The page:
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It’s a cycle… (Part 1)

26 Nov

Cycling used to be looked down upon by most of the people who are now very keen to cycle themselves. After all cycling used to be the preserve of the workingman, it was a cheap way of getting to work, it saved them time and maybe they felt fitter. Kids had bicycles also but mostly hand me down adult bikes without much in the way of gears and certainly no suspension apart from a couple of springs under the seat. Then in the 60s things changed a bit.

Cars became more affordable making it easier to transport kids and all sorts of stuff and go out for drives and holidays. Kids still cycled and some bikes, like the Raleigh Chopper were interesting from a design point of view but they weren’t good dynamically.

Some chaps in the USA started racing down dirt hills on their bikes, which led them to needing better gears since they had to get up the hills first. They also needed much wider tyres so they had enough grip and the tyres didn’t puncture as easily. They started messing around with various things one of which was to make the weight of the bike much less since pedalling up hill is easier if weight is lower.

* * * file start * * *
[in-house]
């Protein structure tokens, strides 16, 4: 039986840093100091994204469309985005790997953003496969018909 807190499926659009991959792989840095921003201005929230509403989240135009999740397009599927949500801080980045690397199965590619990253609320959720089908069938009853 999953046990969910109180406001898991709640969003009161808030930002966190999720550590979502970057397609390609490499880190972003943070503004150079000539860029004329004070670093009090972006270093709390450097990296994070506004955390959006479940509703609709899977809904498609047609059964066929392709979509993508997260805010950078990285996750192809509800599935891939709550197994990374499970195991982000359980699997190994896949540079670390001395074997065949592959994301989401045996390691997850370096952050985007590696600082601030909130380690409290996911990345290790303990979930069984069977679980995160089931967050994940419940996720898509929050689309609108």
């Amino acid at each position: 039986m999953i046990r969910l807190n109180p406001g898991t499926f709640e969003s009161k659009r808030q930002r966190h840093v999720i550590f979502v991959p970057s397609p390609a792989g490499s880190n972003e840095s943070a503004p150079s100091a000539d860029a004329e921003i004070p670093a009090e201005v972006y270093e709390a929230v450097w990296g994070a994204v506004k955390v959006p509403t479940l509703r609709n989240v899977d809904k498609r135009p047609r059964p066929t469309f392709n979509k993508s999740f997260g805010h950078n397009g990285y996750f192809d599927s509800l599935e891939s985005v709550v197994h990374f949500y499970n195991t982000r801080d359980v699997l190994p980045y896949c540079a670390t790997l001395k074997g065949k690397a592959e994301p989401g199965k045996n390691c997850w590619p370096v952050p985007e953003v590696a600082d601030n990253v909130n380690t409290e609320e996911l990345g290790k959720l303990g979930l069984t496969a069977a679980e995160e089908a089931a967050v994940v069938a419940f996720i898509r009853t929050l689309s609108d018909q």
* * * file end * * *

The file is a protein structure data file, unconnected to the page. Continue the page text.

It caught on and before we knew it mountain or all terrain biking was born.

I joined the ranks of cycling many years before that, when I was big enough to reach the pedals of an ancient maroon Raleigh ladies bike with no gears and brakes worked with solid metal rods rather than the much better and safer cable operated brakes. Years later, my re-entry in cycling was to buy a mountain bike which had some 15 gears to choose from but it was still pretty heavy. I then moved onto a bike, which I had to tie down to stop it floating away which had 21 very expensive but beautifully engineered gears. I also started wearing cycling shorts and lycra tops in hideously bright colours etc.

I started off doing around 5 miles at a time and then expanded that to 25 or more miles depending on time, light and weather. I was doing more than 120 miles a week just for fun and was certainly fitter for sure. There were lots of hills where I lived which was a bind but at least going downhill was pretty good. On the flat I’d usually manage around 18 mph cruising speed on the mountain bike I had and I’d see around 30 mph on some downhill sections.

I’d learnt the cycling highway code thing and done the cycling proficiency but not got the badge. I wore a helmet sometimes and I timed and recorded all my runs out on my bike in a sort of cycling diary, which I still have. I had a wee computer that I used to measure all sorts of things for each time I went out.

More exciting cycling stuff in part 2!!!

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Posted by on November 26, 2014 in Cycling, Edinburgh, Health

 

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